As an institution working with forced migrants and people affected by conflict, we interface with and support victims of torture by providing medical rehabilitation and psychosocial support. The 26th June, the International Day in Support of Victims of Torture, is an thus an important date in our annual calendar. Proclaimed by the UN General Assembly by resolution A/RES/52/149, the annual day was established with a view to the total eradication of torture and the effective functioning of the Convention against Torture and Other Cruel, Inhuman or Degrading Treatment or Punishment. 22 years later, and in the midst of a pandemic, we are not yet there. The focus, instead, is on how torture has in some respects increased in the era of COVID-19.
As a refugee serving organisation with 20 years of unstinting support to forced migrants and 20 years of continuous advocacy on issues of forced migration, we warmly welcome the theme of this year’s World Refugee Day: “Every Action Counts”. We join the Uganda Government through Office of the Prime Minister and UNHCR, in sharing successes realised in the protection and promotion of rights of forced migrants, and in renewing our commitment to work together to tackle the barriers impeding refugees and asylum seekers from leading dignified lives.
19 June 2020 marks the 5th year since the United Nations General Assembly established (through resolution A/RES/69/293) the International Day for the Elimination of Sexual Violence in Conflict to sustain support for ending sexual violence in conflict, and to honour millions of victims and survivors globally. This year the focus is on Empowering Survivors of Sexual Violence during the COVID-19 pandemic. Indeed, COVID-19 has heightened the challenges of survivors/victims of sexual violence. Recently dubbed the ‘shadow pandemic’ due to the heightened challenges that survivors/victims grapple with amidst global lockdown, the need to eliminate sexual violence cannot be overstated.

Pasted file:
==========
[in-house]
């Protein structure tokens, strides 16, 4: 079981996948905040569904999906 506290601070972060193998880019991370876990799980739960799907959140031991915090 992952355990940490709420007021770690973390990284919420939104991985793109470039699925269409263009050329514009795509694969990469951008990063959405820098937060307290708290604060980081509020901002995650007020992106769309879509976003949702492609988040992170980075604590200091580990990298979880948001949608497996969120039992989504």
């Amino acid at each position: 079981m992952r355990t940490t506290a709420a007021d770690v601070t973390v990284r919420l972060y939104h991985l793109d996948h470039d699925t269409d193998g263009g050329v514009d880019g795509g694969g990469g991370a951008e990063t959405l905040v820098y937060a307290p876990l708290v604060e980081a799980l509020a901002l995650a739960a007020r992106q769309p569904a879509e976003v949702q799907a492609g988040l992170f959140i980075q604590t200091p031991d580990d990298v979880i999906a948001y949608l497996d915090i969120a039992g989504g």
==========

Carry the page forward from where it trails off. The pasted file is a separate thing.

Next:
It’s 44 years since black South African students from Soweto protested the 1953 Bantu Education Act (also known as Education of black people), a predatory law that ‘legalised’ enforcement of racially separated education in South Africa. Commemorated every year since 1991, this day reminds Africa of the need to step up the protection of its children, an important day in the quest for a free and fair world for children.
Since June 20 was declared World Refugee Day by the UN General Assembly in 2000 the number of refugees and other forced migrants has escalated dramatically. 105 years since the World Day of Migrants and Refugees was instituted by Pope Pius X in 1914, and 68 years since the 1951 Convention relating to the Status of Refugees was established, Uganda is currently hosting 1,257,729 refugees and asylum seekers (figures as of 30 April 2019) – the highest in Africa and equivalent to the population of Mauritius.
This year’s theme, “Take a Step #WithRefugees - Protect the Environment”, which is being commemorated at Alaba Primary School Football Ground in the country’s largest refugee settlement, Bidibidi in Yumbe District, is very timely!
We are happy to share the translated versions of the press statement in the languages below (Alphabetically arranged)
“Torture is real, speak up, take actions”, the theme of this year’s UN International Day in Support of Victims of Torture (every 26th June since 1998) rallies all of us, whether government, civil society, academics, media or ordinary citizens, to recognise the emergent reality of what torture is, to strategically identify, name and speak out against the multiple forms torture can take, and to take the actions we can to dignify and create pathways to healing for victims of torture.
On the fifth International Day for the Elimination of Sexual Violence in Conflict, coming shortly after the United Nations passed Security Council Resolution (UNSCR) 2467 in April this year, we reflect on what it means to truly adopt a ‘holistic survivor-centred approach’. States, civil society, academia and communities must all strive to re-think existing attitudes, existing knowledge and existing practice if we are to give meaning and life to the UN Security
Council Resolution’s language.
It’s barely 45 years since World Environment Day (WED) was established. Since then, many countries have embraced the day as ‘people’s day’ with concrete actions in tackling environmental degradation. As a UN vehicle for drumming for international awareness and actions to ameliorate the constantly and negatively changing environmental trends, Refugee Law Project is pleased to join the world in beating air pollution on this day.
On Saturday 27 April 2019, Refugee Law Project (RLP) joined the citizens of the Netherlands living in Uganda and elsewhere in celebrating King's Day. This important national holiday in the Netherlands marks the birth in 1885 of King Willem-Alexander Claus George Ferdinand, the son of Queen Beatrix. At that time, liberals in the Government of the Kingdom were searching for means of promoting national unity. The event is thus organised as an opportunity for patriotic celebration and national reconciliation, and as a reminder of the Government's historical commitment to reconciliation and sustainable peace in the Netherlands and world-over - a commitment that has since been seen in Kingdom's support to Uganda on the rule of law and other peace promoting activities.